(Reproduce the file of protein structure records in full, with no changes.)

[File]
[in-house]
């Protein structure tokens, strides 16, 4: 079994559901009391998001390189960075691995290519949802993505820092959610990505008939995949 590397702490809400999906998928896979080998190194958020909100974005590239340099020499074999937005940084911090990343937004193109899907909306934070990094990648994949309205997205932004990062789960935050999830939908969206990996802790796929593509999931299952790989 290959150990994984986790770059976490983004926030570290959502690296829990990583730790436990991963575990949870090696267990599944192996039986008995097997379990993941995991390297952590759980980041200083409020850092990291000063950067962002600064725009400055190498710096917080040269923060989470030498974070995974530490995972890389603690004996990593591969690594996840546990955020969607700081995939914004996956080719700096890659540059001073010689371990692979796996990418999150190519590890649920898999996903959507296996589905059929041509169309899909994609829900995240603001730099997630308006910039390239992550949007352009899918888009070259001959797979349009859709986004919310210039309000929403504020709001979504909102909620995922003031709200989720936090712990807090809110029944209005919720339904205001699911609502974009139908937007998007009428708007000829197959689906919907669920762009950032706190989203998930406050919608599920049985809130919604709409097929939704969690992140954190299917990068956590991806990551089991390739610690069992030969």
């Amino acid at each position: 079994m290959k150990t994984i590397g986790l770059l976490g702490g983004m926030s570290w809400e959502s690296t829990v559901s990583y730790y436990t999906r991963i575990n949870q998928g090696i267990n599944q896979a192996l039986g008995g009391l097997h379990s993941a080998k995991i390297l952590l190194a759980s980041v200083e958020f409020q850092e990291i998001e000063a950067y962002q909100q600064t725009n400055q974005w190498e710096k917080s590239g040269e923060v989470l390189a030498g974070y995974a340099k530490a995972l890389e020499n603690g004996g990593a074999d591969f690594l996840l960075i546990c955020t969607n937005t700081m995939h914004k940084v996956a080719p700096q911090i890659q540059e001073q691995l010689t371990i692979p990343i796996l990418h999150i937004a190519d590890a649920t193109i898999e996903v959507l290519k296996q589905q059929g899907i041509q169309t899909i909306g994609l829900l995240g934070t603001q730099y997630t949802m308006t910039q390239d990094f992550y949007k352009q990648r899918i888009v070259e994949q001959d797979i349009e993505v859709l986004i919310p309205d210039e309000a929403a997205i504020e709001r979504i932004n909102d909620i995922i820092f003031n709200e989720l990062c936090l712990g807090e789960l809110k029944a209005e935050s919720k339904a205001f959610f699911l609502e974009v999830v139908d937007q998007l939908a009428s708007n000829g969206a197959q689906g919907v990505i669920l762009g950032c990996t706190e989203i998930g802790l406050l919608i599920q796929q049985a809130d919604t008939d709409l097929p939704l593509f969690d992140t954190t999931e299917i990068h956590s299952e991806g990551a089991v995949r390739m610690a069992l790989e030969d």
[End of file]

[in-house]
């Protein structure tokens, strides 16, 4: 079994559901009391998001390189960075691995290519949802993505820092959610990505008939995949 590397702490809400999906998928896979080998190194958020909100974005590239340099020499074999937005940084911090990343937004193109899907909306934070990094990648994949309205997205932004990062789960935050999830939908969206990996802790796929593509999931299952790989 290959150990994984986790770059976490983004926030570290959502690296829990990583730790436990991963575990949870090696267990599944192996039986008995097997379990993941995991390297952590759980980041200083409020850092990291000063950067962002600064725009400055190498710096917080040269923060989470030498974070995974530490995972890389603690004996990593591969690594996840546990955020969607700081995939914004996956080719700096890659540059001073010689371990692979796996990418999150190519590890649920898999996903959507296996589905059929041509169309899909994609829900995240603001730099997630308006910039390239992550949007352009899918888009070259001959797979349009859709986004919310210039309000929403504020709001979504909102909620995922003031709200989720936090712990807090809110029944209005919720339904205001699911609502974009139908937007998007009428708007000829197959689906919907669920762009950032706190989203998930406050919608599920049985809130919604709409097929939704969690992140954190299917990068956590991806990551089991390739610690069992030969």
């Amino acid at each position: 079994m290959k150990t994984i590397g986790l770059l976490g702490g983004m926030s570290w809400e959502s690296t829990v559901s990583y730790y436990t999906r991963i575990n949870q998928g090696i267990n599944q896979a192996l039986g008995g009391l097997h379990s993941a080998k995991i390297l952590l190194a759980s980041v200083e958020f409020q850092e990291i998001e000063a950067y962002q909100q600064t725009n400055q974005w190498e710096k917080s590239g040269e923060v989470l390189a030498g974070y995974a340099k530490a995972l890389e020499n603690g004996g990593a074999d591969f690594l996840l960075i546990c955020t969607n937005t700081m995939h914004k940084v996956a080719p700096q911090i890659q540059e001073q691995l010689t371990i692979p990343i796996l990418h999150i937004a190519d590890a649920t193109i898999e996903v959507l290519k296996q589905q059929g899907i041509q169309t899909i909306g994609l829900l995240g934070t603001q730099y997630t949802m308006t910039q390239d990094f992550y949007k352009q990648r899918i888009v070259e994949q001959d797979i349009e993505v859709l986004i919310p309205d210039e309000a929403a997205i504020e709001r979504i932004n909102d909620i995922i820092f003031n709200e989720l990062c936090l712990g807090e789960l809110k029944a209005e935050s919720k339904a205001f959610f699911l609502e974009v999830v139908d937007q998007l939908a009428s708007n000829g969206a197959q689906g919907v990505i669920l762009g950032c990996t706190e989203i998930g802790l406050l919608i599920q796929q049985a809130d919604t008939d709409l097929p939704l593509f969690d992140t954190t999931e299917i990068h956590s299952e991806g990551a089991v995949r390739m610690a069992l790989e030969d």